Munsell Color System; Color Matching from Munsell Color Company > Color Theory & History > How Color Revolutionized Our World: An Interview With Regina Lee Blaszczyk

How Color Revolutionized Our World: An Interview With Regina Lee Blaszczyk

Book cover for The Color Revolution

That scarf you bought at one store that matches a hat you bought at another is not a coincidence. For decades, color professionals have influenced the colors that are produced and promoted. In The Color Revolution, historian Regina Lee Blaszczyk takes us on a journey, sharing the innovators stories and the beginnings of color forecasting and trends.

Can you explain what you mean by “Color Revolution?”

The term “color revolution” comes from an article that was published in the very first issue of Fortune magazine in February 1930. In this article, called Color in Industry, the editors of Fortune magazine looked around them and said, my goodness, so much has changed in the material world since World War I. We have pots and pans that are bright green, we have fabrics that are bright purple, we have cars and appliances that are multi-colored. . . . There has been a color revolution going on in America over the past decade. So the term “color revolution” comes from Fortune magazine. The book looks at the color revolution that emerged in the 1920’s but had roots going back to the 19th century and that evolved moving forward into the 1930’s, 40’s, 50’s and 60’s.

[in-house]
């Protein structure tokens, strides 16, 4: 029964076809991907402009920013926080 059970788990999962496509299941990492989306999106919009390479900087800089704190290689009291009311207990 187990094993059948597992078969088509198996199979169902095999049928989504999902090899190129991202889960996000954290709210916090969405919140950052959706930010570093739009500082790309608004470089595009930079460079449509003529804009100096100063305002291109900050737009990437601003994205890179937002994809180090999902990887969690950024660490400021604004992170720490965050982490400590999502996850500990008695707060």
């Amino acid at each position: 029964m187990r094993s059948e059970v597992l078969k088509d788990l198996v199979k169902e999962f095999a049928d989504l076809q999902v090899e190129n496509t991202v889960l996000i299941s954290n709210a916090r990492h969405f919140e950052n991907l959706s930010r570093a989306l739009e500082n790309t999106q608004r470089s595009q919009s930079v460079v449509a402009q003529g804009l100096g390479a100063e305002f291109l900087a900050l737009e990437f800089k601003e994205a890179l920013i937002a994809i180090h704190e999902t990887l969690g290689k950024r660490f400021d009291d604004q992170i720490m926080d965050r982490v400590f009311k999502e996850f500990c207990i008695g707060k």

Your book shares many stories about color throughout, which is your favorite?

Of course one of my favorite stories is about Albert Munsell. Munsell is one of the important color-related inventors who operated in the period from 1890 to 1918. He is critical to the book because he is a prelude to the full-blown color revolution that came about after his death. He is interesting in that he was an artist and an intellectual omnivore as well. He was an art teacher at what is now the Massachusetts College of Art in Boston. He had studied in France and visited the tapestry works where Michel-Eugene Chevreul was still working as a very old man in the 1880’s. He became fascinated with the problem of how to use color in his own artwork and more specifically about how to teach color. He spent a good two decades developing nomenclature systems for describing color and tools for teaching color in the classroom.

A diagram showing Chevreul's classification of color

Photo Credit: Wikipedia 

What is it about Munsell that drew you to him?

I think that Munsell is interesting to me because he’s so human. When you read the transcript of his diary, his struggles as an entrepreneur really come out. He struggles to move from being an artist to an entrepreneur. You see people visiting his studio–all of these scientists from MIT come to talk to him about color psychology and the physics of color. He’s networking with people at Harvard. He’s really frustrated when he enters the business world because he can’t get a grip on that angle. What’s intriguing about the way the story unfolds from his diary is that is shows that he’s not a hero, he was actually a very human person that was struggling. Of course the critique of his work on color by others in Massachusetts shows the reality of what it’s like to be an inventor operating in this slippery world know as color.